Urogynaecology
  • Urinary Incontinence

This is a very important gynaecological condition which has a huge impact of patients’ lives.
– There are two main types of incontinence in females, each of which have different pathologies and treatments.
– It affects about 4-5% of the population, being more common in elderly females

Risk factors
– The biggest risk factor for all types of urinary incontinence is old age

 

i) Urge Incontinence ➔ Involuntary leakage preceded/accompanied by a sudden desire to pass urine
– It occurs due to an overactive bladder due to increase detrusor muscle overactivity

Causes:
Mostly idiopathic but can be associated with neurological conditions (e.g. MS, PD)
– Can be made worse by diuretics, coffee, alcohol, concurrent UTIs

 

ii) Stress Incontinence ➔ Involuntary leakage upon increased intra-abdominal pressure (e.g. coughing, sneezing)
– It occurs due to weakening of the pelvic floor muscles, so they do not compress the bladder neck

Causes:
Pregnancy, vaginal delivery, obesity (these all weaken the pelvic floor muscles)

 

Tests
– These are needed to distinguish between the two main types of incontinence
– Abdominal examination –> to look for palpable, enlarged bladder suggesting retention
– Vaginal examination –> to assess pelvic muscle tone and look for prolapse (a sign of pelvic floor weakness)
– Urine dipstick –> to check for UTI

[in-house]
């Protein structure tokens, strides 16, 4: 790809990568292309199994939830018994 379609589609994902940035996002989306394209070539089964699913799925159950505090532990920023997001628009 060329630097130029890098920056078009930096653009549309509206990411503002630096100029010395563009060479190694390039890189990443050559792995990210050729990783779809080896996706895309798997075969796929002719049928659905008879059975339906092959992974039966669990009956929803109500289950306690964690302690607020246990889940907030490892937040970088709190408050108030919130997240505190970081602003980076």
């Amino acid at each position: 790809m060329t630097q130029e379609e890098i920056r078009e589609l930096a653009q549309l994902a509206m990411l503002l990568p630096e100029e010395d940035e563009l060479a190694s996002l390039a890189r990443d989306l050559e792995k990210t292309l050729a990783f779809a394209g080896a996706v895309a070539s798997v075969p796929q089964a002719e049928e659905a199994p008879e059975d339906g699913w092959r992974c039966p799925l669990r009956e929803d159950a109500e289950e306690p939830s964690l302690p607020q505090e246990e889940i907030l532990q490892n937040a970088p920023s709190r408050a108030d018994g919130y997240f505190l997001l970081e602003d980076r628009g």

– Bladder diaries –> Ask to patient to complete a bladder diary for a minimum of 3 days
– It allows you to see if there are any triggers and how much fluids patients drink

 

These tests are usually sufficient to determine type of incontinence. If unclear, then:

Urodynamic studies: This tests pressure changes of the detrusor muscle with a fluid challenge
– Put one pressure sensor in the bladder to measure intra-bladder pressure
– Put second sensor in the vagina/rectum to measure intra-abdominal pressure
– If you take the difference, then it allows you to work out the true detrusor pressure

a) Urge incontinence:

– You ask the woman at what volume filled in the bladder she feels the first urge to go to the toilet.
– If overactive bladder, the bladder and detrusor pressure will
increase at a low filling volume and cause leakage, without
any increase in abdominal pressure.

 

b) Stress incontinence:

– A cough or Valsalva will cause a rise in abdominal pressure
– This is transmitted so that intra-bladder pressure also rises